Note: While this smoothie is best served immediately while it’s frosty, you can store it in the refrigerator for a day or so and it will still be delicious.  It may separate a little bit, but it will come together again if you just give it a good shake before you drink it.

Recipe by: Chef Andrea Yoder, Harmony Valley Farm. This recipe was previously published, however it is one of the most popular sorrel recipes so we’re sharing it again!

Sorrel Hummus

Yield:  1 ½ cups

2 garlic cloves
1 ½ oz sorrel leaves, roughly chopped (approximately 1 cup)
1 ½ cups cooked chickpeas (one-15 oz can)
¼ cup tahini
Grated zest of 1 organic lemon
1 ½ Tbsp freshly squeezed lemon juice
½ tsp sea salt, plus more if desired
1 ½ tsp raw honey or pure maple syrup
¼ cup water
Cold-pressed olive oil, for serving*

  1. Put the garlic in a food processor and pulse to mince.  Add the sorrel, chickpeas, tahini, lemon zest and juice, salt, honey, and ¼ cup water, and blend on the highest setting until smooth.  Season with more salt if needed.  
  2. Transfer the hummus to a serving bowl, drizzle olive oil over the top, and serve.  Store any leftovers in an airtight container in the fridge for 3 to 4 days.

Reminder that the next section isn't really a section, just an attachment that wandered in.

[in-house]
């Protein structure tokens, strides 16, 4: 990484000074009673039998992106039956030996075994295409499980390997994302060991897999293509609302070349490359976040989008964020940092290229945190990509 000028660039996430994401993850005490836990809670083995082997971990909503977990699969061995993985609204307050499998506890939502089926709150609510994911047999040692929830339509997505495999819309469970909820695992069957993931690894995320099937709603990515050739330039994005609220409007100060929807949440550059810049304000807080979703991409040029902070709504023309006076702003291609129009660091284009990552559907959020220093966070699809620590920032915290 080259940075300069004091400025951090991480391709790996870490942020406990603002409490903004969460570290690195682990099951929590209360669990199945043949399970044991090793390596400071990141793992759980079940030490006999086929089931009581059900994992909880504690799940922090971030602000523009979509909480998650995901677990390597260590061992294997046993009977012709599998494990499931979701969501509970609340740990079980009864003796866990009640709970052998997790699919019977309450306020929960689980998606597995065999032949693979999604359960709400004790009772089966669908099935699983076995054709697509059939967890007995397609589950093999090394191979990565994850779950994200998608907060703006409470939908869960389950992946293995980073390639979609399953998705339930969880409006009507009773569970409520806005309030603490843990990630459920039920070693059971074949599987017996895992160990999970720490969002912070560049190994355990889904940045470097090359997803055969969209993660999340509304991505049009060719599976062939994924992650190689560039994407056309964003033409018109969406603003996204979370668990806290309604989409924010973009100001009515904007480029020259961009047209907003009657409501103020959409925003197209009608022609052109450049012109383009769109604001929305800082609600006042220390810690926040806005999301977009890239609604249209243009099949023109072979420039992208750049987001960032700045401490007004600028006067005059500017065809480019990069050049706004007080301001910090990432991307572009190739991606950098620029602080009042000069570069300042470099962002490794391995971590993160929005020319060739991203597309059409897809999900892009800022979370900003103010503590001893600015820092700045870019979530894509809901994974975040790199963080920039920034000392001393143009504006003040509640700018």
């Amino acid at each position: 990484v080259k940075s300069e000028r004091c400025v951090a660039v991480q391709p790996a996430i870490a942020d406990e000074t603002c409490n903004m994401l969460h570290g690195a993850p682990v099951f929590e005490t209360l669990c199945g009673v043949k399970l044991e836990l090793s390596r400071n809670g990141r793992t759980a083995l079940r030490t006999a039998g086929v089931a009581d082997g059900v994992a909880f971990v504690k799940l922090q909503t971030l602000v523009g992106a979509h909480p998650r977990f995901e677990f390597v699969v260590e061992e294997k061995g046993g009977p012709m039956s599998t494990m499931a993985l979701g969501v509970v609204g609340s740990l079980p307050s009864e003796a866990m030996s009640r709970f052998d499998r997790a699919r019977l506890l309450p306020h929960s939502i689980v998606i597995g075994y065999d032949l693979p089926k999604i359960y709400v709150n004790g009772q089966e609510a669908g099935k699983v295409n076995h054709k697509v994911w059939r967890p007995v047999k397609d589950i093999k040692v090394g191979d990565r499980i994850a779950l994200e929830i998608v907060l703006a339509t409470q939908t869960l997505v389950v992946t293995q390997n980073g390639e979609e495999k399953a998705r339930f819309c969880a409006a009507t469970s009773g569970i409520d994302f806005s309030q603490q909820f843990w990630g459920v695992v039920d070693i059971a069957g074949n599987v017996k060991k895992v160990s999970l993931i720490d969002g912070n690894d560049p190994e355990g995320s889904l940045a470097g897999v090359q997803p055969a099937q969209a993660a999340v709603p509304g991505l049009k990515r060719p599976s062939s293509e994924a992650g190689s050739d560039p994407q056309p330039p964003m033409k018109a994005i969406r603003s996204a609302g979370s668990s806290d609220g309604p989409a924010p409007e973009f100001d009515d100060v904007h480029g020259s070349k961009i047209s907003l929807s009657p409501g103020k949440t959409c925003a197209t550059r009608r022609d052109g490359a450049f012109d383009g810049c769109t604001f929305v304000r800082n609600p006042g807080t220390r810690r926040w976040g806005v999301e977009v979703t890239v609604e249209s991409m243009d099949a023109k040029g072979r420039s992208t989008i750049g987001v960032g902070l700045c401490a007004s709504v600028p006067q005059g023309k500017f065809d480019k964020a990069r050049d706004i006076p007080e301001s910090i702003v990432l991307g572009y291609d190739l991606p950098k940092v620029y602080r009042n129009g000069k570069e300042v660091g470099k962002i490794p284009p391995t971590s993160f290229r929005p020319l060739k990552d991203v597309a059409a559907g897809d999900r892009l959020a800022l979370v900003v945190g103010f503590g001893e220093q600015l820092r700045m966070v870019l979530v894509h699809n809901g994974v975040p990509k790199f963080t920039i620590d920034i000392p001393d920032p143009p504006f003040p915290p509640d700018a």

Note: If you are using the hummus as a spread, add 1 ½ tsp olive oil to the food processor and blend it into the hummus.

Serving Suggestions: This sorrel hummus is delicious served with pita bread, corn chips or fresh vegetables as an appetizer or snack.  You can also use it as a spread for sandwiches, flat bread or wraps.  When we tested this recipe, we chose to spread the sorrel hummus on a tortilla and stuffed it with fresh spinach and diced raw asparagus tossed with a little drizzle of olive oil, salt and pepper.  The hummus is bright and lemony and in Farmer Richard’s words.... “also rich & creamy.  I like the contrast of the crispy asparagus with the creamy hummus.” This spread goes well with any spring vegetable including radishes, green onions, blanched nettles, baby white turnips and more!

Recipe Source: This recipe was borrowed from Sarah Britton’s beautiful cookbook, My New Roots.  This book was just released 10 2015 and it’s packed full of nourishing plant-based recipes organized by the season.  Sarah also has a blog by the same name, My New Roots ( www.mynewroots.org).  Her recipes are vegetarian and often vegan friendly, although they are also adaptable to include in meals for meat-eaters as well.  Another bonus of both her book and her blog…..the gorgeous pictures!

This recipe was previously published, however it is one of the most popular sorrel recipes so we’re sharing it again!

Sorrel & Blue Cheese Smørbrød (Engsyresmørbrød med Blåmuggost)

Medium-dark, hearty bread
A handful of sorrel leaves, rinsed
Firm blue cheese
Handful of walnuts, roughly chopped
Runny Honey
Butter, for spreading